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To Bibi or Not to Bibi – That is the Question Facing Israel

Israelis go to the polls today to decide whether or not Prime Minister Benjamin Netanyahu (known as “Bibi”) will be re-elected for his fifth term, or his challenger, Benny Gantz, will replace him.

Netanyahu has been in office since 2009, having served a previous stint as Prime Minister from 1996 to 1999, and in other government offices throughout his career. He also served in the Israeli military from 1967 to 1973, fighting in the War of Attrition (1967 to 1970) and Yom Kippur War (1973). His brother died in Operation Entebbe in 1976 to free hostages from terrorists in Uganda, and Netanyahu later founded an anti-terrorism institute named after him, the Yonatan Netanyahu Anti-Terror Institute (or “Jonathan Institute”). He’s written a number of books concerning counter-terrorism, international affairs, and war. For all these reasons, and the fact that he’s a member of Israel’s Likud political party (seen as center or far right), Netanyahu has traditionally been seen as strong on national defense and “right-wing.” However, his reputation has taken a hit in recent years over charges of corruption.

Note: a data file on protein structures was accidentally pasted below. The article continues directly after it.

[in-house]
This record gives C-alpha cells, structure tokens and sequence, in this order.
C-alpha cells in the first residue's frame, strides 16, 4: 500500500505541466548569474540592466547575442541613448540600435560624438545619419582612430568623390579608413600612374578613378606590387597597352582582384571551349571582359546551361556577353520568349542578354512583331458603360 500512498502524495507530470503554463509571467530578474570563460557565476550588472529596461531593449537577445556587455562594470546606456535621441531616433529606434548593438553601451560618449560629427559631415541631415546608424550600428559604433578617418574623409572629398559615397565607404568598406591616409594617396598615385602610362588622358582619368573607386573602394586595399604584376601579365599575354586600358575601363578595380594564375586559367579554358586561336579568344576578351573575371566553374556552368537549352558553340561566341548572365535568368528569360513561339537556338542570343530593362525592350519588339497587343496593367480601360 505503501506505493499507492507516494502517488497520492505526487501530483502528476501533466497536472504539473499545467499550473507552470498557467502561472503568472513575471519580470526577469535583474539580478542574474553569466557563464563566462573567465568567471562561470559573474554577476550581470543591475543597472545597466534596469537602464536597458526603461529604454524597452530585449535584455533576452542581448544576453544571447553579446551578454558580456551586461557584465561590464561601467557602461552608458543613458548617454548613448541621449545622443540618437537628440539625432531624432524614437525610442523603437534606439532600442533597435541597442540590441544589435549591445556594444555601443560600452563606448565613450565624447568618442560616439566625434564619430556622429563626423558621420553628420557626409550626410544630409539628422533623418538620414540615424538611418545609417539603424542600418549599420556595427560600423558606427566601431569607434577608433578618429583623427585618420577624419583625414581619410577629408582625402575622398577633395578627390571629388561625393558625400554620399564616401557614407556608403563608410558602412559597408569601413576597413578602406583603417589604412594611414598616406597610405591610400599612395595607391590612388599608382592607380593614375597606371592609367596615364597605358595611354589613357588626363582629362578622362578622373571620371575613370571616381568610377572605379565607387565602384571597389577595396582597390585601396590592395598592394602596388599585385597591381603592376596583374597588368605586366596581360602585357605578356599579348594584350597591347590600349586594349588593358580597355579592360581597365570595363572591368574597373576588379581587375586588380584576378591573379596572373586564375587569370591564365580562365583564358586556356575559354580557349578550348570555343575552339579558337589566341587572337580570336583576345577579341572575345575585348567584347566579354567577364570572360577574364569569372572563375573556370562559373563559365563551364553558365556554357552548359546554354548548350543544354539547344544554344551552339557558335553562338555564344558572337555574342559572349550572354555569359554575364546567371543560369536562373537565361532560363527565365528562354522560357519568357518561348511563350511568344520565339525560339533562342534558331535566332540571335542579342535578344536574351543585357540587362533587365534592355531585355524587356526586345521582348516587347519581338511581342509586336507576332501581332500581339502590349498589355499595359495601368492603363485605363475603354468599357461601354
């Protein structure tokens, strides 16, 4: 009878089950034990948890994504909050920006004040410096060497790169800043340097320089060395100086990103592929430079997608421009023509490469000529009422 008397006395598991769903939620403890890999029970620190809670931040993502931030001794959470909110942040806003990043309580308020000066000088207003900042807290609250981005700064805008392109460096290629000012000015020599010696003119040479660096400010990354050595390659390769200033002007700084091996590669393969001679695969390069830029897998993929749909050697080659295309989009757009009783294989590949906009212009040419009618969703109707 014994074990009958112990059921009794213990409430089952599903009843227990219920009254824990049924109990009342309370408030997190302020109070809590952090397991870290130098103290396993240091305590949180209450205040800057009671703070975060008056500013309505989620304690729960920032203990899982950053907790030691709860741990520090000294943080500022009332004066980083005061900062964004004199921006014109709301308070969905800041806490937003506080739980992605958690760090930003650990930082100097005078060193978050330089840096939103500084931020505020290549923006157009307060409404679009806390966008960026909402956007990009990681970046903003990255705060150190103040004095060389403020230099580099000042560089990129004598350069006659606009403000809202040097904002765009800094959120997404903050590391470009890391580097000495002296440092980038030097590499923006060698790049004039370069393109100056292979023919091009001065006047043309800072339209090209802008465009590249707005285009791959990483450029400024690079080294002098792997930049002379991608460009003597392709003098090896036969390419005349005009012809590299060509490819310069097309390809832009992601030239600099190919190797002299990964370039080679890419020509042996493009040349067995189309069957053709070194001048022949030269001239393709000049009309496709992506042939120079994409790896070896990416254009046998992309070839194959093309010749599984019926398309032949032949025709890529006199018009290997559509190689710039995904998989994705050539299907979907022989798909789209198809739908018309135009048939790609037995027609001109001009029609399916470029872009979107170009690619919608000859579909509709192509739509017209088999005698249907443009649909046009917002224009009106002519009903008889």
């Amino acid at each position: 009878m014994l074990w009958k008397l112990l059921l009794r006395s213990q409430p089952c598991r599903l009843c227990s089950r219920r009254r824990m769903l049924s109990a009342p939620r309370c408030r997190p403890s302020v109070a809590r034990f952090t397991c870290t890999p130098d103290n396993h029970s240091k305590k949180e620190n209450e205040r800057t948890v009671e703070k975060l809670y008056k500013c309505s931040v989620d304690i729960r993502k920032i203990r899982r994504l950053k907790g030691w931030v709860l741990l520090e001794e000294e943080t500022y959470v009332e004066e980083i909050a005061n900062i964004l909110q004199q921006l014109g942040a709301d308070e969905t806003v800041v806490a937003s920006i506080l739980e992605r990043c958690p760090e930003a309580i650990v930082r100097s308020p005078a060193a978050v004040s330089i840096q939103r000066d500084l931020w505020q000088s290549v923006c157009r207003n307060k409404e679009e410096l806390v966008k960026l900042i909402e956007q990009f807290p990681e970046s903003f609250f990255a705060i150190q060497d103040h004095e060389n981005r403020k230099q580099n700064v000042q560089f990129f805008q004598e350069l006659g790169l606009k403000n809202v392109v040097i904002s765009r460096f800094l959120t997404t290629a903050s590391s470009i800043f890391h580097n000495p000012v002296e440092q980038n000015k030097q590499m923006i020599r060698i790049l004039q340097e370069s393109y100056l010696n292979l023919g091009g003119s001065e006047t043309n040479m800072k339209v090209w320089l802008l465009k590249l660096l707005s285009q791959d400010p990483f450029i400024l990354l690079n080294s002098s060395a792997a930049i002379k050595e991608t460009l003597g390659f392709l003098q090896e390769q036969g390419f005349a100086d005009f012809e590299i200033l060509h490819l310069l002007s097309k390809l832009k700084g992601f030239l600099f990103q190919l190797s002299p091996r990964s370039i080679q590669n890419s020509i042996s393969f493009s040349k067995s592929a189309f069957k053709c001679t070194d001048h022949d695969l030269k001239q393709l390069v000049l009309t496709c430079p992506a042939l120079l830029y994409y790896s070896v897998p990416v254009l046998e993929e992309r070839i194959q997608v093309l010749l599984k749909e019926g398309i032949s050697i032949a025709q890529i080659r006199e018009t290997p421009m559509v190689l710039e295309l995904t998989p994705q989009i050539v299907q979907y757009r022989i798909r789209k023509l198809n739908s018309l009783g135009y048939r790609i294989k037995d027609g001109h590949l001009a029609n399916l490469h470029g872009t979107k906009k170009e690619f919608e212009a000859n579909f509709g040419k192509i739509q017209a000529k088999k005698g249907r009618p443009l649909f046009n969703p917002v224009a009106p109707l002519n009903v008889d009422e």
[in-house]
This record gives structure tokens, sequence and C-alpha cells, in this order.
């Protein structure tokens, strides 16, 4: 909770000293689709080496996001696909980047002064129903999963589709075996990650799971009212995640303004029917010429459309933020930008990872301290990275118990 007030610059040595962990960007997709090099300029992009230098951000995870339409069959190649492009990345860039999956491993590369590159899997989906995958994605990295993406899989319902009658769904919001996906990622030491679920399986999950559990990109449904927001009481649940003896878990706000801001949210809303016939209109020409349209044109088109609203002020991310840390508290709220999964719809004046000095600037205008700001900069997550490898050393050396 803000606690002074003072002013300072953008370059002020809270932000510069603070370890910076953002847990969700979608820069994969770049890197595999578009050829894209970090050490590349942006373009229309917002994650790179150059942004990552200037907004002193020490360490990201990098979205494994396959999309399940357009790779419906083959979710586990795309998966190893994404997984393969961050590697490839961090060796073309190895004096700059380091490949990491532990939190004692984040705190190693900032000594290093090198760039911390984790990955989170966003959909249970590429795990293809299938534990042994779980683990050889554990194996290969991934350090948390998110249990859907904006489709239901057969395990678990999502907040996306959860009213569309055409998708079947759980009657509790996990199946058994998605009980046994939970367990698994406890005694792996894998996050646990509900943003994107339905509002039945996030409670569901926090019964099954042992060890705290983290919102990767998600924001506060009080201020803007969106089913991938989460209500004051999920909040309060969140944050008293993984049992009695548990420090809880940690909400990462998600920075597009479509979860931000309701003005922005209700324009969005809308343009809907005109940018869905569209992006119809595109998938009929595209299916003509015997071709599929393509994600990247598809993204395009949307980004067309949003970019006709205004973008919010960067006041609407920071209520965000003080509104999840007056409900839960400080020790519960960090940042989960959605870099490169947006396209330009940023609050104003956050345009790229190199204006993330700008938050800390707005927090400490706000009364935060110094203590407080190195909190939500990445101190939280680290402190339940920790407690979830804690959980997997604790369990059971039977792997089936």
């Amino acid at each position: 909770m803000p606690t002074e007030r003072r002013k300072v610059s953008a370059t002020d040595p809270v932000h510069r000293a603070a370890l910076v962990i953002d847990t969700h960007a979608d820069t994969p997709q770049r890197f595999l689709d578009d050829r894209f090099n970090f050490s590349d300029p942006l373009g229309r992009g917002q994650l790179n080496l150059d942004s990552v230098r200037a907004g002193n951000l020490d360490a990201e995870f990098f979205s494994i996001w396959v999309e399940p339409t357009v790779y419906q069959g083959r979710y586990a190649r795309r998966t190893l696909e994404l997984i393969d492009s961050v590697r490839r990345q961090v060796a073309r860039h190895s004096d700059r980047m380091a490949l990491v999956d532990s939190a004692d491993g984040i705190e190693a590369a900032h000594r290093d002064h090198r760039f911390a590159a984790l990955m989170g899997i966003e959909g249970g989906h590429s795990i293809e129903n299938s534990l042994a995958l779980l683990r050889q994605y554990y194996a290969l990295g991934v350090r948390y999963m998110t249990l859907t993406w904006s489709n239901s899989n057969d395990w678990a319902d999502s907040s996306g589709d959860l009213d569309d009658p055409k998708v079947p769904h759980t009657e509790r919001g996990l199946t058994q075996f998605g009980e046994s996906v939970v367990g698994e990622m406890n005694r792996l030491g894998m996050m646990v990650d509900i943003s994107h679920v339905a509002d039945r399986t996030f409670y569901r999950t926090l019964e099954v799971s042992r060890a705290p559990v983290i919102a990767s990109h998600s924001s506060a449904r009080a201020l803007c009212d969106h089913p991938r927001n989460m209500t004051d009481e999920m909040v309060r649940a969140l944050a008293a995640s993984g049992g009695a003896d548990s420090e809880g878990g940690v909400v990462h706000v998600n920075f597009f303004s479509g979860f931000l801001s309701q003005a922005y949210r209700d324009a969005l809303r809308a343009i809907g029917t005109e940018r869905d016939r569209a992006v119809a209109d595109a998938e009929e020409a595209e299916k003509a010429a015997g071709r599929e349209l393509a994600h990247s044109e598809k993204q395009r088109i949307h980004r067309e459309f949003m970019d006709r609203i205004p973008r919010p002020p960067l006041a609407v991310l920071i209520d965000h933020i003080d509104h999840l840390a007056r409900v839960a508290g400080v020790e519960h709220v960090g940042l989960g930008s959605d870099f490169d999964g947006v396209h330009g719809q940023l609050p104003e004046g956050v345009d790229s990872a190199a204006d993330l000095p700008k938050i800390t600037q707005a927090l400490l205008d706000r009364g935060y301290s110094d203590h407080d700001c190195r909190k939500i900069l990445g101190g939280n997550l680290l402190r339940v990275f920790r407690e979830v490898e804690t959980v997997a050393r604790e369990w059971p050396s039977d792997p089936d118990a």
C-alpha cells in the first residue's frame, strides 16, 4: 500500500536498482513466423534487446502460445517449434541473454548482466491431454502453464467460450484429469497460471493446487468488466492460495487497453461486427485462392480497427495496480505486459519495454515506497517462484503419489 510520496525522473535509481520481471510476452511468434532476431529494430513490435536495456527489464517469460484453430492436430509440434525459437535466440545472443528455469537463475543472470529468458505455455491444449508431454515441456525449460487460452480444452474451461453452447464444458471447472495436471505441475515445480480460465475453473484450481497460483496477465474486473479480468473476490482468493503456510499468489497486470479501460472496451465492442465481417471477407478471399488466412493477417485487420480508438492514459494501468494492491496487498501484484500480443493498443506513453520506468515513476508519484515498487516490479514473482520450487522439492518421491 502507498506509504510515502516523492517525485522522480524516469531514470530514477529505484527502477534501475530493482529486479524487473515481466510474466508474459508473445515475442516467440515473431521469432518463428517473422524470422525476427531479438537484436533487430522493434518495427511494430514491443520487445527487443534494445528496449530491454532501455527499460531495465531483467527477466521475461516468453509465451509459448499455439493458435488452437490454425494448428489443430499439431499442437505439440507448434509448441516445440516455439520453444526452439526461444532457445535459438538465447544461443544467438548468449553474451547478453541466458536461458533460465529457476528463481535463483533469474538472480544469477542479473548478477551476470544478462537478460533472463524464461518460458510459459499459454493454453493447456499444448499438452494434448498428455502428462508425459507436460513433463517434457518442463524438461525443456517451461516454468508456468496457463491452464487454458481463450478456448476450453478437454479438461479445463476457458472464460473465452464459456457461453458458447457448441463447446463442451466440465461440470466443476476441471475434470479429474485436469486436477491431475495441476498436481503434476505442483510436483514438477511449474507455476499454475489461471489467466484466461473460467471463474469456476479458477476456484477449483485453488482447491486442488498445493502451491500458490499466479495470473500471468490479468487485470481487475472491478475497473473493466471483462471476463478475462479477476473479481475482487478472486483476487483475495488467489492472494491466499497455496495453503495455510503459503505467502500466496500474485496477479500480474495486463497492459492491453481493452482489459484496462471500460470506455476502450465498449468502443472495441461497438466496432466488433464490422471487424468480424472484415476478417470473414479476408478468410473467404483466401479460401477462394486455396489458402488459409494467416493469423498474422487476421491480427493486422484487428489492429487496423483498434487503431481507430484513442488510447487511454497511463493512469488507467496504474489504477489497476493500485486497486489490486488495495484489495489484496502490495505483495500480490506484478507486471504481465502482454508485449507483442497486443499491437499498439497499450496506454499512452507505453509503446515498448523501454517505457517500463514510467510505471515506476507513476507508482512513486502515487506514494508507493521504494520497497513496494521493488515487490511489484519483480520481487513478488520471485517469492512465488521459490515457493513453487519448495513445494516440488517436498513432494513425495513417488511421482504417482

His opponent in this election, Benny Gantz, is an Israeli General with extensive military experience (basically fighting in every Israeli conflict since 1978, about ten in all). His supporters are hoping that this helps him effectively challenge Netanyahu’s national defense credentials. He is a member of the “Blue and White” party (the colors of Israel’s flag), which is seen as more centrist.

Whereas Netanyahu’s Likud party has pursued policies favorable towards the Jewish majority in Israel (about 3/4 of the population is Jewish), Gantz’s Blue and White party seeks greater involvement of ethnic and religious minorities in the political system of Israel (i.e. Arabs and Muslims, Christians, Druze).

Thus, the election is more than a choice between Netanyahu and Gantz, it is a choice on the identity and future direction of Israel: is it a Jewish nation-state (Likud and Netanyahu), or is it a multi-ethnic secular state (the Blue and White Party and Gantz)?

(Image: Ted Cruz (left) and Benjamin Netanyahu (right))

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